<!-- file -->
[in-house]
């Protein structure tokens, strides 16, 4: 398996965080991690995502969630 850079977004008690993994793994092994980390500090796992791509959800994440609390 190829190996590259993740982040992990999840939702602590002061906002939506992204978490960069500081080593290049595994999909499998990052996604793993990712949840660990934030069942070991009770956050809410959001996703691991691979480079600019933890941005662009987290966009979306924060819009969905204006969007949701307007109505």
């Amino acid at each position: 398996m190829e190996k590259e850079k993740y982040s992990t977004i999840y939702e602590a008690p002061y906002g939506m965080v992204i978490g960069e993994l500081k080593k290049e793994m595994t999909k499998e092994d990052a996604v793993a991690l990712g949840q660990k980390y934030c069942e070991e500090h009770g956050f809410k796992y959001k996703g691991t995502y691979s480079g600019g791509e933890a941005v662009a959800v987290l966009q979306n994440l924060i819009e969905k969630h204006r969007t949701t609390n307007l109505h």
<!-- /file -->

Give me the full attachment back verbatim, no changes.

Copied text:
[in-house]
């Protein structure tokens, strides 16, 4: 398996965080991690995502969630 850079977004008690993994793994092994980390500090796992791509959800994440609390 190829190996590259993740982040992990999840939702602590002061906002939506992204978490960069500081080593290049595994999909499998990052996604793993990712949840660990934030069942070991009770956050809410959001996703691991691979480079600019933890941005662009987290966009979306924060819009969905204006969007949701307007109505």
């Amino acid at each position: 398996m190829e190996k590259e850079k993740y982040s992990t977004i999840y939702e602590a008690p002061y906002g939506m965080v992204i978490g960069e993994l500081k080593k290049e793994m595994t999909k499998e092994d990052a996604v793993a991690l990712g949840q660990k980390y934030c069942e070991e500090h009770g956050f809410k796992y959001k996703g691991t995502y691979s480079g600019g791509e933890a941005v662009a959800v987290l966009q979306n994440l924060i819009e969905k969630h204006r969007t949701t609390n307007l109505h």